Decapitado o programa nuclear iraniano
Hassan Tehrani-Moghadam, grande responsável do programa de mísseis balísticos iranianos, não assistirá a qualquer concretização do ameaçador programa de ‘veículos’ para armas nucleares que concebeu e dirigiu. Uma explosão numa base de mísseis perto de Teherão pulverizou o misteriorso general dos ‘pasdarans’ (uma espécie de forças armadas paralelas, muito ligas e fiéis aos ayatolas e muito melhor armadas que as FA oficiais) e 16 dos seus colaboradores. Também a base ficou praticamente destruída, como os seus mísseis. “Acidente”, diz oficialmente Teherão. Como tinha dito “suicídio”, no caso de Ahmad Rezai (também muito ligado ao topo da estrutura ‘pasdaran’), encontrado morto num hotel do Dubai, no último sábado. A Stratfor analisa o quadro e operações de “Countering Iran in the Covert World” e procura responder à questão “Accident or Sabotage?”
Míssil Shahab-3 lançado a 28 Junho 2011, em Qoms
An explosion at a ballistic missile base near Tehran killed 17 people on Nov. 12. Among the victims was Brig. Gen. Hassan Moghaddam, reportedly the architect of the Iranian surface-to-surface missile program and the developer of the Shahab-3 medium range ballistic missile. While the significance of the base and the timing of the explosion suggest a possible act of sabotage, there are numerous ways an accidental explosion could have taken place.
An early afternoon explosion at a ballistic missile base near Tehran killed 17 people on Nov. 12. According to statements issued by Iran’s Revolutionary Guard Corps (IRGC), one of the victims was IRGC Brig. Gen. Hassan Moghaddam, reportedly the architect of the Iranian surface-to-surface missile (SSM) program and the developer of the Shahab-3 medium range ballistic missile (MRBM). According to the Iranians, the explosion at the base resulted from an accident while troops were transferring munitions.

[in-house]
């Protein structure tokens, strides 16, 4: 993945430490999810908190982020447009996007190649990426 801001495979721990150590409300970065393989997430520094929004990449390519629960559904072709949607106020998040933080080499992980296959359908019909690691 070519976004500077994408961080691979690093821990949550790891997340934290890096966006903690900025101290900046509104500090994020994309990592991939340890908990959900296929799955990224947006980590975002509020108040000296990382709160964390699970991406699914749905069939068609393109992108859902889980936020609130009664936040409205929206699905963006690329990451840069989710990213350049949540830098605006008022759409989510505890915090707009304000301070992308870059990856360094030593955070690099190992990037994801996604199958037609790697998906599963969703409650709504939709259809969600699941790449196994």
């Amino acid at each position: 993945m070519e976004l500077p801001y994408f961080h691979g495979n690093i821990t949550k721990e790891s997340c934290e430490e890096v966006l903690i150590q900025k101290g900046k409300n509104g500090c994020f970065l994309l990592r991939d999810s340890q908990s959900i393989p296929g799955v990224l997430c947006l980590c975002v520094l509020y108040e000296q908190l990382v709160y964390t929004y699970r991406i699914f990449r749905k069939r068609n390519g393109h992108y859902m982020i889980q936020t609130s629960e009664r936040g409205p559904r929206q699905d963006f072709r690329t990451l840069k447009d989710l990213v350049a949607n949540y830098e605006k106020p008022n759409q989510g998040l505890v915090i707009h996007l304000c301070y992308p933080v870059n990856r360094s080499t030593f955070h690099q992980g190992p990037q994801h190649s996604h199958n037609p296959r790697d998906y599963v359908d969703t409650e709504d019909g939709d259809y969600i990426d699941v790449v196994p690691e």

The IRGC reported the explosion as having occurred at a base in Bidganeh, near the town of Shahriar, some 45 kilometers (28 miles) west of Tehran. This points directly to the location of a ballistic missile base where the 5th Raad missile brigade, which operates Shahab-3 MRBMs, is reportedly stationed. This is almost certainly the general location of the explosion site. This base is part of an extensive Iranian SSM network, which also features major bases in Esfahan, Kermanshah, Mashad, Khosro Sahr, and Tabriz. The ballistic missile base in Bidganeh appears to contain a large missile storage complex, as well as numerous launch pads that are clearly visible by satellite. There have also been unconfirmed reports from Mujahideen-e-Khalq that further development of the Shahab missile is taking place in the base.
There are numerous possible explanations for an accidental explosion at the base — from mishandling of different types of munitions to perhaps an accident during the refueling of one of the volatile liquid-fueled missiles. The explosion could have occurred during preparations for a launch of a ballistic missile. It could also have resulted from a failed missile test launch — one meant either as a routine certification test or as a developmental experiment.
The IRGC has often fired ballistic missiles during tests or war games. The Shahab-3 MRBM, for instance, was tested numerous times before it entered operational service in 2003. Though the Shahab-3 failed a number of its initial missile tests (for instance in 1998, 2000, and 2002), the missile has passed a number of tests without incident since its introduction into service. Initial problems seem to have been ironed out and newer variants are known to be in development.